By Laurie McAndish King/December 12, 2012
“Menopause did not sharpen my clarity and focus as much as I had hoped it would. I’m just like I was at seven–all over the place.” The audience erupts in laughter. Most of us, like author Anne Lamott, are women in the “very late youth” phase of our lives; we know exactly what she means.
The standing-room-only audience at this Book Passage event has come to St. Andrew Presbyterian Church in Marin City, California, to hear Lamott talk about her new book, Help, Thanks, Wow: The Three Essential Prayers, which has been on The New York Times Bestseller list for several weeks.
Lamott is the author of seven novels and five bestselling works of non-fiction, including Bird by Bird: Some Instructions on Writing and Life, which is one of my personal favorites. She has been honored with a Guggenheim Fellowship and inducted into the California Hall of Fame.
I know why her books are bestsellers, and why there’s SRO tonight; Lamott writes about real life without sugar-coating or political correctness. Reading that kind of writing is freeing. Lamott’s being okay with her real self gives me permission to be okay with my real self, too.
St. Andrew is the perfect place to hear Annie. It is her own church; she has been worshipping here, teaching Sunday School, helping with the food bank, for many years. It is, Lamott says, the most important part of her life.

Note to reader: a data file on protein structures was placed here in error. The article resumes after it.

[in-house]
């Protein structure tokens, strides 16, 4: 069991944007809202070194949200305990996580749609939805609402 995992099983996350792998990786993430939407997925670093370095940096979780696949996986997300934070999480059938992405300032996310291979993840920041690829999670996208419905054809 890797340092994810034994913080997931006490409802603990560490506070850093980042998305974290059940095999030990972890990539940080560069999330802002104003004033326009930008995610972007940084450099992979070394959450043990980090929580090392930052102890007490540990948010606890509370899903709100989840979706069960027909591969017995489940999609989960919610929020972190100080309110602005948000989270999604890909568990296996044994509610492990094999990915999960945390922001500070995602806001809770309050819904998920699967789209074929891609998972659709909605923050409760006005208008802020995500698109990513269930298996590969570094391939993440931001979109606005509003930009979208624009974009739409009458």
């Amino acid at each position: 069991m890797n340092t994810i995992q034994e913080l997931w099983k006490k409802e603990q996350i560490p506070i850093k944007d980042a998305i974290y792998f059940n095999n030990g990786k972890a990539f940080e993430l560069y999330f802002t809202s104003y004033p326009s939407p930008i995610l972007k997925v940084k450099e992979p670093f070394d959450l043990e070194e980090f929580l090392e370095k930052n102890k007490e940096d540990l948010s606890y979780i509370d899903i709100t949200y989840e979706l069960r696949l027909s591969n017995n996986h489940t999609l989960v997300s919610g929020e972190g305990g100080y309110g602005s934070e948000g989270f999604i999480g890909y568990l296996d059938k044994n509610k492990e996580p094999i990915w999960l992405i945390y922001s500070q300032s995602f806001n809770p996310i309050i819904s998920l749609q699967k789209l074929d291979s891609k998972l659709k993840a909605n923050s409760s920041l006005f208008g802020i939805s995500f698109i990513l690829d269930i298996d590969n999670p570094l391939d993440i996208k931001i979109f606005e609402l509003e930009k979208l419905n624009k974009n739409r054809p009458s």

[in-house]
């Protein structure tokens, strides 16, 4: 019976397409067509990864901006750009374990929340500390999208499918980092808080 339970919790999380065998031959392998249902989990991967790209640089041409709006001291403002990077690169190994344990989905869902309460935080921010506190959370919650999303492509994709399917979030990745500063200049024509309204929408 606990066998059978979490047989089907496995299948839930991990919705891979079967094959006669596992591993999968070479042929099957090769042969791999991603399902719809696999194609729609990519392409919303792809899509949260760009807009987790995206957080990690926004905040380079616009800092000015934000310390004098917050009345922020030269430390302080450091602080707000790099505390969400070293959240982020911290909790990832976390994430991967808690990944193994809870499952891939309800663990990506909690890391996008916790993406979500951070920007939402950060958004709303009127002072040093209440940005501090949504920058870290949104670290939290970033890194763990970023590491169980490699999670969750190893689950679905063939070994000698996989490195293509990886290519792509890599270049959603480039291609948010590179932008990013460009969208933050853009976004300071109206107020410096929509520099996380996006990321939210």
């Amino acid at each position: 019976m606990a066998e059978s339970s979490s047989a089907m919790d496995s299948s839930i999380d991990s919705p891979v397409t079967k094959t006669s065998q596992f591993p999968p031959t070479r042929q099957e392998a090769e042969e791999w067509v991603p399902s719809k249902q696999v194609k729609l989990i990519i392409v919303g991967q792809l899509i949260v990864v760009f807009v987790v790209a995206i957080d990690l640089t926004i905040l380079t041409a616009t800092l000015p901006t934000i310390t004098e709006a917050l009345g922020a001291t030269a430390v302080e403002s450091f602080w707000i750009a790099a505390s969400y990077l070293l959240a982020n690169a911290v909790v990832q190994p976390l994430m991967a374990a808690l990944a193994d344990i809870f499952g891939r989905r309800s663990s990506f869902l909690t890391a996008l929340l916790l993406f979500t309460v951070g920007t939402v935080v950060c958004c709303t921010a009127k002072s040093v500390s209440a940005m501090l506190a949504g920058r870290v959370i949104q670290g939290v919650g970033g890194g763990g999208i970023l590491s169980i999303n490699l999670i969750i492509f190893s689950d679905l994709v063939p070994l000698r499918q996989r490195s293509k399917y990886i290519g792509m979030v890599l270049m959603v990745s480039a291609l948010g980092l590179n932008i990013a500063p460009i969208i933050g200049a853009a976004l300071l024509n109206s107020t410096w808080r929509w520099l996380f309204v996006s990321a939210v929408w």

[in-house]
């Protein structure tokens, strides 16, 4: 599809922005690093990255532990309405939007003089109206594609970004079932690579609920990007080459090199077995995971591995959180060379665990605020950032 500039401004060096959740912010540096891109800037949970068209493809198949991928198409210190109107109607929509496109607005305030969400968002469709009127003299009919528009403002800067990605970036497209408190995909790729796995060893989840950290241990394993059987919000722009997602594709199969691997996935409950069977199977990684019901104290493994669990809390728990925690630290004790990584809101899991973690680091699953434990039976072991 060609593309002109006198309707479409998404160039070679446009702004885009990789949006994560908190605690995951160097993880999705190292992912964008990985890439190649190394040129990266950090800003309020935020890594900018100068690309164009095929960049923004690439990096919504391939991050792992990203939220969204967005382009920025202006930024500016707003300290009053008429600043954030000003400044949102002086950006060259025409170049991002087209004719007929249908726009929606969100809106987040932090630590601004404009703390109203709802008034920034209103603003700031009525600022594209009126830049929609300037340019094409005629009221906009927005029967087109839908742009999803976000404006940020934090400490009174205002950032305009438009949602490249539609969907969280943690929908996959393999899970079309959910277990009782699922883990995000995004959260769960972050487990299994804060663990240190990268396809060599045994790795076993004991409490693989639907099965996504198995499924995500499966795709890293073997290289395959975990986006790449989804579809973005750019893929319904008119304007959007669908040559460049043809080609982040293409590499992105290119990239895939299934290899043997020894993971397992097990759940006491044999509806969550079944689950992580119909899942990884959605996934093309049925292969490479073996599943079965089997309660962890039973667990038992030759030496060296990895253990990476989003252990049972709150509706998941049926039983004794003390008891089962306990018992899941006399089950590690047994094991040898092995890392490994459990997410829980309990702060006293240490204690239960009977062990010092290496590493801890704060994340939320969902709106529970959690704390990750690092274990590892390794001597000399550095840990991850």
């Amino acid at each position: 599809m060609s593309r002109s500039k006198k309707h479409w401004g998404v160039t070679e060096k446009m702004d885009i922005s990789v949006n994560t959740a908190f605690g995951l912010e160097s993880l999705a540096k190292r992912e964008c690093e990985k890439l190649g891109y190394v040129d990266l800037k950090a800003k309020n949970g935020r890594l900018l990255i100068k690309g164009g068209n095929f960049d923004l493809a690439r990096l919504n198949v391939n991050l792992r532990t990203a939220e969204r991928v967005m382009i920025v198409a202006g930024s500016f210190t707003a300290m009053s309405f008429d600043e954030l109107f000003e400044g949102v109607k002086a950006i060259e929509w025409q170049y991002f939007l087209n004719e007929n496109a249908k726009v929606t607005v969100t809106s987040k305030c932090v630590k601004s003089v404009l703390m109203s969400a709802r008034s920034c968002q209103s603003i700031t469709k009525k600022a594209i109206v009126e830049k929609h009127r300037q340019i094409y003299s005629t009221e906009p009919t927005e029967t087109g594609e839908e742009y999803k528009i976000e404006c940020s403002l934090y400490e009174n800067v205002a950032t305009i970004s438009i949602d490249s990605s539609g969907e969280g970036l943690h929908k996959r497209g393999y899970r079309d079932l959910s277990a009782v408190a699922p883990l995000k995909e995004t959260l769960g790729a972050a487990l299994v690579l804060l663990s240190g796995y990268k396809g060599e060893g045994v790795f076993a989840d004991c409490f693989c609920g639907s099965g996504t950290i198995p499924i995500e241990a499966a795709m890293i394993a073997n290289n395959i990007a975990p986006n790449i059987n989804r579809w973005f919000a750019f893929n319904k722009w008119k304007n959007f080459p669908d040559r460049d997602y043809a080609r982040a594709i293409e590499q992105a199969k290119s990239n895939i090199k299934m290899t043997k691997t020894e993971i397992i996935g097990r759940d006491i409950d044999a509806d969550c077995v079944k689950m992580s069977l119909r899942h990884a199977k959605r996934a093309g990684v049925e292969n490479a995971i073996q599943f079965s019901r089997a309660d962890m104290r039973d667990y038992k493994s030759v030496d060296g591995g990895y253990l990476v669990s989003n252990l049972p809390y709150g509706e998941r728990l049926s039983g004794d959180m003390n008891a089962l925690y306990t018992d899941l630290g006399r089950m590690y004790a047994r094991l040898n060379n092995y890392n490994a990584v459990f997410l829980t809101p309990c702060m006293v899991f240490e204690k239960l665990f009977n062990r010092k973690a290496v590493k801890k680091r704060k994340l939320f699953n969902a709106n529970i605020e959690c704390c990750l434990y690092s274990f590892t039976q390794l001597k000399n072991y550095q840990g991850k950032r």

I like the fit for another reason. St. Andrew is a poor, mostly-black church in a rich, mostly-white county, and it reminds me of Annie’s trademark blonde dreadlocks, the kind of hair Doris Day and James Brown’s love child would have.
“I have never in my life waited for inspiration.”
“I don’t have a good memory,” Annie continues. “I always carry a pen. I’m always writing, even if I say I’m not. I’m always open for business. All my pants are ruined; they have ink stains on the back pockets. I pull over when I’m driving to write things down.” That is the first of Lamott’s writing tips–write!–and here is the second:
“I love structure. I need discipline. I believe discipline is the path to freedom. My dad was a writer; he was always up at 5:30 in the morning tap-tap-tapping away. I’ve never in my life waited for inspiration. I don’t believe in inspiration for writers. I say a prayer every morning: I offer myself up to thee, to build with me and to do with me as thou wilt… Then I get really strong coffee; I’m not stupid!”
And there’s my first glimpse of the prayer that permeates Annie’s life. She doesn’t get into details, but it’s clear Lamott has lived through alcohol and drug abuse, financial problems, serious family illnesses, and the challenges of single parenthood–and come out on the other side, sober and spiritually alive.
So a book about prayer is a natural fit. “I wrote it in four months. I was up at 6 a.m. every day–and not even bitter [about the time]! I loved writing it. It helps to have one short thing to get done. I give myself a short assignment. It took me at least two-and-a-half to three weeks to write the intro to the book, which is only seven pages. I believe in writing terrible first drafts, putting in too much detail. I write twenty pages for a ten-page chapter. Butt on the chair–that’s my mantra. Butt back on the chair.”
“The secret of life is to have a few friends who will help you at the level of being very vulnerable.”